William Ezell (December 23, 1892 - August 2, 1963), was an American blues, jazz, ragtime and boogie-woogie pianist and occasional singer, who was also billed as Will Ezell. He regularly contributed to recordings made by Paramount Records in the late 1920s and early 1930s. Ezell was noted by the music journalist Bruce Eder as "a technically brilliant pianist, showing the strong influence of jazz as well as blues in his work".
Ezell's "Pitchin' Boogie" and Cow Cow Davenport's "Cow Cow Blues" were amongst the earliest boogie-woogie recordings. However, Pinetop Smith's "Pinetop's Boogie Woogie" was the first to use the phrase in the title of a song.
Two of Ezell's more notable solo recordings, "Heifer Dust" and "Barrel House Woman" (both 1929), have been noted for containing "elements of both blues and barrelhouse boogie-woogie in their form".
Ezell was born in Brenham, Texas, United States,[note 1] one of six children to Lorenza Ezell, a farm laborer, and his wife Rachel. According to the 1900 United States Census, the family were still living in Brenham. The same source showed that Ezell's mother had died at some point between 1901 and 1910. Ezell found loose employment as a barrelhouse pianist and, by 1917, had relocated to New Orleans, Louisiana, according to his draft record, and was working as a self-employed musician. There is no evidence that Ezell was conscripted at any time. He continued his itinerant work, finding employment at riverside sawmill camps in Louisiana and East Texas.
By the early 1920s, Ezell was working with the blues singer Elzadie Robinson. Around 1925, Ezell moved to Chicago, Illinois, and made friends with Blind Blake and Charlie Spand. Ezell, along with others such as Spand, was one of the boogie-woogie pianists who, in the 1920s, performed on Brady Street and Hastings Street in Detroit, Michigan. By 1926, Ezell started work for Paramount in Chicago, as they provided regular work for black musicians, which was not always available elsewhere. There is some doubt as to his first recording, but he wrote "Sawmill Blues", which was recorded by Elzadie Robinson (under the pseudonym of Bernice Drake) in October that year. His flexibility in playing differing styles proved popular, and one of his earliest duties was accompanying Lucille Bogan on "Sweet Petunia", a song full of Bogan's trademark double entendres. There is evidence that Ezell and Bogan's relationship went beyond the recording studio, to the extent that Bogan's husband considered divorce proceedings.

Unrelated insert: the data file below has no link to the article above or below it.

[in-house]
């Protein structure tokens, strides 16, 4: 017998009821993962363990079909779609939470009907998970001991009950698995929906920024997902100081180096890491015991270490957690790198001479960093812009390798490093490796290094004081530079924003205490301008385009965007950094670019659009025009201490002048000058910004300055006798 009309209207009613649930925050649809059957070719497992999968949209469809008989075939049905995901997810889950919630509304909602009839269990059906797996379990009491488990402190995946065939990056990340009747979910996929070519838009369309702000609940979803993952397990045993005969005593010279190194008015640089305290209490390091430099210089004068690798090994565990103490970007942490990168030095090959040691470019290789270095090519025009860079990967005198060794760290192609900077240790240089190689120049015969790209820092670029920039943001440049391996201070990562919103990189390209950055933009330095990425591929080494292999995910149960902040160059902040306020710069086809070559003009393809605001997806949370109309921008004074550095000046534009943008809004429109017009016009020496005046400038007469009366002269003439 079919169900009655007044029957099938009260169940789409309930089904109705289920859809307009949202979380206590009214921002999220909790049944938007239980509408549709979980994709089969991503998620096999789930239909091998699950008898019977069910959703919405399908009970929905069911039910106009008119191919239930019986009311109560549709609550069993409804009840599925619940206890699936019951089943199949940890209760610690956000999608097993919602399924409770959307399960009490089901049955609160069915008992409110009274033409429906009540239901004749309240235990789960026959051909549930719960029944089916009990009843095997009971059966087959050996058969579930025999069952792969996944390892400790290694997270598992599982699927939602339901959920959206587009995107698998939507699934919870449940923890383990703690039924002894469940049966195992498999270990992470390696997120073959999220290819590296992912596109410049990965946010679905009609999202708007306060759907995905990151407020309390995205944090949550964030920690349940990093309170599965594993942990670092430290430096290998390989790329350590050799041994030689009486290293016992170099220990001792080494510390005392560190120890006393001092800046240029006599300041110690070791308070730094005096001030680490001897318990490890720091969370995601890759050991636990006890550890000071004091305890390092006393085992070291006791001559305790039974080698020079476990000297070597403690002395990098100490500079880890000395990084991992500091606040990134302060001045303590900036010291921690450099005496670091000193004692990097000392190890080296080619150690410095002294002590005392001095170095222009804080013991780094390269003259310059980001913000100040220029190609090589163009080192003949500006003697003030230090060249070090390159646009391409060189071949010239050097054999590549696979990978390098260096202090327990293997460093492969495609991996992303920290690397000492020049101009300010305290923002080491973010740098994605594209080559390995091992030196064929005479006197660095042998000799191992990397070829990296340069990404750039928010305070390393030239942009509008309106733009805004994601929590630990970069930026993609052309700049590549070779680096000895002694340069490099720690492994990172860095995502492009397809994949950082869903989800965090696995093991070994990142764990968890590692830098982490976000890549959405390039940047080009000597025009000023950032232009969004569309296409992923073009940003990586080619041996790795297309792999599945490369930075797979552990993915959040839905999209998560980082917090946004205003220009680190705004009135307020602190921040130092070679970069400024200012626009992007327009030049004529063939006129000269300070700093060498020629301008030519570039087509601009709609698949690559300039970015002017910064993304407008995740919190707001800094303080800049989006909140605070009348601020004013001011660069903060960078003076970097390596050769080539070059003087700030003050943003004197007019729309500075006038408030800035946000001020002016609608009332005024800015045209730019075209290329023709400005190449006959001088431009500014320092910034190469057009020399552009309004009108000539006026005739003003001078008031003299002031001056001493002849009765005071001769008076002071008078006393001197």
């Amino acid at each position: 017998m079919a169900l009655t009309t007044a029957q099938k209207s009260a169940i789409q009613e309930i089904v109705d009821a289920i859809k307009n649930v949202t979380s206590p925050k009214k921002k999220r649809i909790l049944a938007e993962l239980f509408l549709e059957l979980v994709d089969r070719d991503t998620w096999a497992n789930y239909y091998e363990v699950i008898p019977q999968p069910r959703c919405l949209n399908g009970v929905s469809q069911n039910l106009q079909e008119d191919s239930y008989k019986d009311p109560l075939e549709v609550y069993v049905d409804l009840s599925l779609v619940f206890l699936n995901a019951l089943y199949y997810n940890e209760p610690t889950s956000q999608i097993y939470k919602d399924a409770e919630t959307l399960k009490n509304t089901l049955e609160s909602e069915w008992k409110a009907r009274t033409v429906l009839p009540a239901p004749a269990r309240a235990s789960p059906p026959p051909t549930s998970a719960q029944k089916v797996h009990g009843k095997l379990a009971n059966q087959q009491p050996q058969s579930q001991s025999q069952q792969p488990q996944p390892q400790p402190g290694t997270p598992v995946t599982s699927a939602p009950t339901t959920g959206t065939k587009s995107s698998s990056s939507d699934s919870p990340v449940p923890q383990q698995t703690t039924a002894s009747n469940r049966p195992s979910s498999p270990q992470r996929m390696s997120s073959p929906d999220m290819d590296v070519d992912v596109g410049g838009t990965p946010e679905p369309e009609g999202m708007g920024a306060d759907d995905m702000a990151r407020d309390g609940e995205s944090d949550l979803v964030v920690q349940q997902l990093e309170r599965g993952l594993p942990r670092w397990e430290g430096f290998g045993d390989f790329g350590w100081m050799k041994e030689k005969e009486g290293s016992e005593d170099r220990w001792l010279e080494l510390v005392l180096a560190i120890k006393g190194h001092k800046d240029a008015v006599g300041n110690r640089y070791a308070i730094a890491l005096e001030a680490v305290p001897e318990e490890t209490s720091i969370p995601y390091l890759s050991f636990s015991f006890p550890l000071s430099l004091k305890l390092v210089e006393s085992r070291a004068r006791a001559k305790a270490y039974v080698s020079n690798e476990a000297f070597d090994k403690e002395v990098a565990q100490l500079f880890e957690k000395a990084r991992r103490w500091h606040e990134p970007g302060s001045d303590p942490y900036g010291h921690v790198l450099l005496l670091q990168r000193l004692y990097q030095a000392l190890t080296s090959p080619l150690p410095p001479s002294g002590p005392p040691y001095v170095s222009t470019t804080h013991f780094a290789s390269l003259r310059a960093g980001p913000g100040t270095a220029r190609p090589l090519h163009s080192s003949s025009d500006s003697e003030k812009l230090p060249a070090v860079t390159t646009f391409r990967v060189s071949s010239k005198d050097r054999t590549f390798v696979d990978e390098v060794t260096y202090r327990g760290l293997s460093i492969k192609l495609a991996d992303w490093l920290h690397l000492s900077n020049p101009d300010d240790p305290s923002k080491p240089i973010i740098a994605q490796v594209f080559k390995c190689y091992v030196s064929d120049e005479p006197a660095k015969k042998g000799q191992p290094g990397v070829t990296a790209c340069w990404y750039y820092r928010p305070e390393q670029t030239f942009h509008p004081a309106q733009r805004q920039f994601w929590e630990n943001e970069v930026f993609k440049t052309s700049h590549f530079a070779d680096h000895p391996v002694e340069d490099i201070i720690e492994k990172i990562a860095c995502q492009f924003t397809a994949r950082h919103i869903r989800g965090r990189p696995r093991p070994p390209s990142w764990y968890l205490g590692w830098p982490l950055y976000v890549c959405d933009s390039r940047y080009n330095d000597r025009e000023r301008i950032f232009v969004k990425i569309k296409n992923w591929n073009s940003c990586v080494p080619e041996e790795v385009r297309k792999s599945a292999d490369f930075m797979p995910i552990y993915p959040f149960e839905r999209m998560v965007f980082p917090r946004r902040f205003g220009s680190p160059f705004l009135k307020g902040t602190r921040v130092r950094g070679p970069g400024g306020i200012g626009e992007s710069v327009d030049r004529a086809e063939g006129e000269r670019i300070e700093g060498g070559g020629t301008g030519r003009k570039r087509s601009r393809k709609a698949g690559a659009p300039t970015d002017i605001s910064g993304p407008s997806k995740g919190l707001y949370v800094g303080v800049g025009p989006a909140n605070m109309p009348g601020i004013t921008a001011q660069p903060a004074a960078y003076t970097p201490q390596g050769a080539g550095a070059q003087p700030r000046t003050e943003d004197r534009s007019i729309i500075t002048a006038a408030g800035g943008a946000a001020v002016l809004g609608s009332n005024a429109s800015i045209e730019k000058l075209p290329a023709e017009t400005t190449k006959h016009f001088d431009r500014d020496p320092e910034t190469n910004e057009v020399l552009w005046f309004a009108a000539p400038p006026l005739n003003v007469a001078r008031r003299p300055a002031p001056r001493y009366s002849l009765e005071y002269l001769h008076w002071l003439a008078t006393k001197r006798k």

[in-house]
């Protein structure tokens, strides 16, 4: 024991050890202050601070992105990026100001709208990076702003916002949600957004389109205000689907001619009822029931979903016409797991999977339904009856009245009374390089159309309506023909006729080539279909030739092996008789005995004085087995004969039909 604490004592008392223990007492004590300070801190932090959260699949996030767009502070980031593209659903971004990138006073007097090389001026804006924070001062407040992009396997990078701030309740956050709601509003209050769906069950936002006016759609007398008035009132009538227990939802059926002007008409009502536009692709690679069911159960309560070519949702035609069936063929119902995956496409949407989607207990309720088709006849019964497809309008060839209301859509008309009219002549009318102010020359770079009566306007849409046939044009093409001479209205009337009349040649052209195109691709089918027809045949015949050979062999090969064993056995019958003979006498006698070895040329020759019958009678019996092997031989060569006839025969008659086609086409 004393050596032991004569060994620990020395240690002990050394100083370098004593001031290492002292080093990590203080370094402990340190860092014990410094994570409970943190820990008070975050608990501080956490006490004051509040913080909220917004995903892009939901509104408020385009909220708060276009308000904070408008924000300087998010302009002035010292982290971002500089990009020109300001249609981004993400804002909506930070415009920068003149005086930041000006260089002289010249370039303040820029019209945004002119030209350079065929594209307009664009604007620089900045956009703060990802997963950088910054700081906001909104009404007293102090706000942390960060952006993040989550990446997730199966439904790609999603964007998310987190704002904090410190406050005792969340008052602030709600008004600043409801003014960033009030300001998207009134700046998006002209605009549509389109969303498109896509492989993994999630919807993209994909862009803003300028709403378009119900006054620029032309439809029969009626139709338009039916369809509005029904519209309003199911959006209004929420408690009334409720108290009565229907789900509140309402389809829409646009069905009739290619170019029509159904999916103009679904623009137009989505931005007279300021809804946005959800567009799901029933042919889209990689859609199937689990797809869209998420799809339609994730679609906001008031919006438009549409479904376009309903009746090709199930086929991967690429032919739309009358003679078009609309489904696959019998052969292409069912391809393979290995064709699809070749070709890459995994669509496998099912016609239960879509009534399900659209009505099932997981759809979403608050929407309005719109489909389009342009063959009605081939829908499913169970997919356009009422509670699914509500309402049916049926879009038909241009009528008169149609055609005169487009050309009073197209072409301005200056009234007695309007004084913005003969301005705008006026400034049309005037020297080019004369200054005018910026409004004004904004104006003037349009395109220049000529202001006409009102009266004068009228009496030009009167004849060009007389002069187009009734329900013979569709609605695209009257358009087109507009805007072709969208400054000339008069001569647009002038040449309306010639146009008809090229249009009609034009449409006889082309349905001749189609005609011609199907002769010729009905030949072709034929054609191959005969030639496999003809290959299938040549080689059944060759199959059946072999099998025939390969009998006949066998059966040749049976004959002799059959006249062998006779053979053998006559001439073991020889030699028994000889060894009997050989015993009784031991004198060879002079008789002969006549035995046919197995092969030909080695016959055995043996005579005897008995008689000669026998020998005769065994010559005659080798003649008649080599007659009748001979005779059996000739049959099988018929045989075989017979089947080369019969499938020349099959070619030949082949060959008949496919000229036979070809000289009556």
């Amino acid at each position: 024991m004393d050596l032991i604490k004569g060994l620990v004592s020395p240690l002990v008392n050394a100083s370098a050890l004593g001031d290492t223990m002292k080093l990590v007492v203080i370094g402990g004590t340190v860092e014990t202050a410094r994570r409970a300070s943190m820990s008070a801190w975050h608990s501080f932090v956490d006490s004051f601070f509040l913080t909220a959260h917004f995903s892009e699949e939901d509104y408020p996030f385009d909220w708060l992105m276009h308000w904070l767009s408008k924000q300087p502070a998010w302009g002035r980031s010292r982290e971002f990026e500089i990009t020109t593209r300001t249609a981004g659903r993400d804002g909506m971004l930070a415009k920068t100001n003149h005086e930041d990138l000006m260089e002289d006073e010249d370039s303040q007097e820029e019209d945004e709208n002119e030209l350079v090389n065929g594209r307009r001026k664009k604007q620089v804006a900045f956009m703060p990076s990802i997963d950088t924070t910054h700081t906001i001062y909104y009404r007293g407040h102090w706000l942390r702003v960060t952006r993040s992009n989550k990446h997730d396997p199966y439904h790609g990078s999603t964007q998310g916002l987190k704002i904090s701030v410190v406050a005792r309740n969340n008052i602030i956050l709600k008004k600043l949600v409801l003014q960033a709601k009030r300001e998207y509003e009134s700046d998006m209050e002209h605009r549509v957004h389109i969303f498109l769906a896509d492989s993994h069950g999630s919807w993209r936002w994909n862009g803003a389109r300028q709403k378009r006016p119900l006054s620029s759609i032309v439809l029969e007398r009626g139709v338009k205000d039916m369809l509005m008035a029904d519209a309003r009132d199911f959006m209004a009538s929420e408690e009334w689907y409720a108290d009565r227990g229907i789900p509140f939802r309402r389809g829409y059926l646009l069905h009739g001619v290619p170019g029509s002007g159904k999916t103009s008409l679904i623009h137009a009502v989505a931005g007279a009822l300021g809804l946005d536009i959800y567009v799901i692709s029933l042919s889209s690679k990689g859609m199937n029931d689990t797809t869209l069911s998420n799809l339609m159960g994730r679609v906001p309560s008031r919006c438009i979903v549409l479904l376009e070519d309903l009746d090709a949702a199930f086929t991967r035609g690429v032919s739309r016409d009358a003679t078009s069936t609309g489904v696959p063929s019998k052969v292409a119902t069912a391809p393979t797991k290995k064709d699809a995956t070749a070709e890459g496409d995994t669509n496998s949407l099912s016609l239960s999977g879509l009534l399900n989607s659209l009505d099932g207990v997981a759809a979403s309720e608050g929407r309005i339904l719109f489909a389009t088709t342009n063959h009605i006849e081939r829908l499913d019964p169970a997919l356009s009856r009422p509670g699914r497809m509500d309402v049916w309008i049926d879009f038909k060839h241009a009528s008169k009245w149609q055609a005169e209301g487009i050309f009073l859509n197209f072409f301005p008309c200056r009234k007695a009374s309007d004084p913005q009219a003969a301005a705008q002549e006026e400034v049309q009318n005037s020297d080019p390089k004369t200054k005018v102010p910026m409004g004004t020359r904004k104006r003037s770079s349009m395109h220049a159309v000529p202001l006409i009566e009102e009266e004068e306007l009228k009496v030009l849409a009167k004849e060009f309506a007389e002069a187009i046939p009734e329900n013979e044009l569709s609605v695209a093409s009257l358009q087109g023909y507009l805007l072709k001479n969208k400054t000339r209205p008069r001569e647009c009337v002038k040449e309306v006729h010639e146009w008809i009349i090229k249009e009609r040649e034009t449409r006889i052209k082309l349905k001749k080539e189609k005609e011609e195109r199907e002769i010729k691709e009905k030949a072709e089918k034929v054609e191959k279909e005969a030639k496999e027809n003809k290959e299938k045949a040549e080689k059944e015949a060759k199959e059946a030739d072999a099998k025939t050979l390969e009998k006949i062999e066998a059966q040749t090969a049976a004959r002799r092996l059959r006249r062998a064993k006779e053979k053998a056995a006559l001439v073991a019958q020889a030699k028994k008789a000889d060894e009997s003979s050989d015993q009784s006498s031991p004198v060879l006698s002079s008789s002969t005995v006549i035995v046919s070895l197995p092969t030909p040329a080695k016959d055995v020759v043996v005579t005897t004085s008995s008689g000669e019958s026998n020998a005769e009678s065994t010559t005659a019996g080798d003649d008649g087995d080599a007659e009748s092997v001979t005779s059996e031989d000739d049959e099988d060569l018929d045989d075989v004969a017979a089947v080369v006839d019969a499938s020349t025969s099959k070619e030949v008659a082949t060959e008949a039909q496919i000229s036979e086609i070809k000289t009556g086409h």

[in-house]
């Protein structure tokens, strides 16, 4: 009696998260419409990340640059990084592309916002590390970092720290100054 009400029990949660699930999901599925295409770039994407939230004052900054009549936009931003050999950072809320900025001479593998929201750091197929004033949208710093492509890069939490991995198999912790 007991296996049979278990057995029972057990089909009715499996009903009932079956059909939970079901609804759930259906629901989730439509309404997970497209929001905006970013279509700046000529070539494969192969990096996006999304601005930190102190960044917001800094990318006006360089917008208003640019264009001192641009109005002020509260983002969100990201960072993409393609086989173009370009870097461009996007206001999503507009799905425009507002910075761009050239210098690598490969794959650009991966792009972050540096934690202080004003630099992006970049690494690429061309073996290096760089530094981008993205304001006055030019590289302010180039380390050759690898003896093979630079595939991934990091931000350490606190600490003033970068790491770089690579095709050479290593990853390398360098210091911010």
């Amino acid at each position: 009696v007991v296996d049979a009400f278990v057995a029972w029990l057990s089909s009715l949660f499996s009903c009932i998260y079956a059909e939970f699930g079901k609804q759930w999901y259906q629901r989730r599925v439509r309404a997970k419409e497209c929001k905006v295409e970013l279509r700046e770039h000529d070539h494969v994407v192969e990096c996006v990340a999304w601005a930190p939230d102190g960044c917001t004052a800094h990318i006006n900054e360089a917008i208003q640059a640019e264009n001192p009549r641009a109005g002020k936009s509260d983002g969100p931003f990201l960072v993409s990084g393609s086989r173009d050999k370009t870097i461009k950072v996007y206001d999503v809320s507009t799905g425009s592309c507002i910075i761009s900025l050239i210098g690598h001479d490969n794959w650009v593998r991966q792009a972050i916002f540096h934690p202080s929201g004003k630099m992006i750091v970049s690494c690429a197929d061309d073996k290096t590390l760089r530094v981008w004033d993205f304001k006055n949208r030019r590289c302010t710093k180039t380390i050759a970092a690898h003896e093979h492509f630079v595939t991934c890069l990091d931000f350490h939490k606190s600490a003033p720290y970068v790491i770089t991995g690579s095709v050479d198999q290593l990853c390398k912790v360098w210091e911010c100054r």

During 1927, Ezell's status at Paramount grew, and he operated under the stewardship of Aletha Dickerson, who had replaced J. Mayo Williams as the head of Paramount's Chicago operations. As well as being an accompanist, arranger, and part-producer for other musicians, Ezell recorded his own material for the label between 1928 and 1929. These tracks included his two best-known recordings, "Mixed Up Rag" and "Heifer Dust". Ezell's playing style was similar to that of Jimmy Blythe. However, he was a popular musician who was warmly recalled by Little Brother Montgomery, who had a similar route to notability. Over his time with Paramount, Ezell's own recordings and his association with Charlie Spand, Baby James and Blind Roosevelt Graves, were amongst the highest quality ever issued by that label, which earlier had a reputation for substandard recordings.